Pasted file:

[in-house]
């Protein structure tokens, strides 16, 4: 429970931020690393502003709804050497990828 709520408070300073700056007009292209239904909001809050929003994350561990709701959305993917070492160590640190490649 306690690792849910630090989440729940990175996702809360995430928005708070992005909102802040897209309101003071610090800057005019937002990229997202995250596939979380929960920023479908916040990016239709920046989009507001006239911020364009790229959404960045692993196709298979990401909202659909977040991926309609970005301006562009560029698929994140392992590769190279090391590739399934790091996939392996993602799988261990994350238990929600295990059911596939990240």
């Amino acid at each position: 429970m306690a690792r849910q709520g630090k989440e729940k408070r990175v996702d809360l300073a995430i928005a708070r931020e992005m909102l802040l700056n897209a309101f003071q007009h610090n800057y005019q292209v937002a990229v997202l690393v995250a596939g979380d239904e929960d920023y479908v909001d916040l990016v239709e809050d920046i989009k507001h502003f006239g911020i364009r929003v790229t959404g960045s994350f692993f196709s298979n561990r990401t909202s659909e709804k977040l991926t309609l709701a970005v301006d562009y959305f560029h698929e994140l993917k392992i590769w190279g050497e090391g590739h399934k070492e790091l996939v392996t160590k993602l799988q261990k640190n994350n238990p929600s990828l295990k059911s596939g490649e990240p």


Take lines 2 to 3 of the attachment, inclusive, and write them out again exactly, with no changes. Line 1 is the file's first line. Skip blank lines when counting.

């Protein structure tokens, strides 16, 4: 429970931020690393502003709804050497990828 709520408070300073700056007009292209239904909001809050929003994350561990709701959305993917070492160590640190490649 306690690792849910630090989440729940990175996702809360995430928005708070992005909102802040897209309101003071610090800057005019937002990229997202995250596939979380929960920023479908916040990016239709920046989009507001006239911020364009790229959404960045692993196709298979990401909202659909977040991926309609970005301006562009560029698929994140392992590769190279090391590739399934790091996939392996993602799988261990994350238990929600295990059911596939990240």
């Amino acid at each position: 429970m306690a690792r849910q709520g630090k989440e729940k408070r990175v996702d809360l300073a995430i928005a708070r931020e992005m909102l802040l700056n897209a309101f003071q007009h610090n800057y005019q292209v937002a990229v997202l690393v995250a596939g979380d239904e929960d920023y479908v909001d916040l990016v239709e809050d920046i989009k507001h502003f006239g911020i364009r929003v790229t959404g960045s994350f692993f196709s298979n561990r990401t909202s659909e709804k977040l991926t309609l709701a970005v301006d562009y959305f560029h698929e994140l993917k392992i590769w190279g050497e090391g590739h399934k070492e790091l996939v392996t160590k993602l799988q261990k640190n994350n238990p929600s990828l295990k059911s596939g490649e990240p």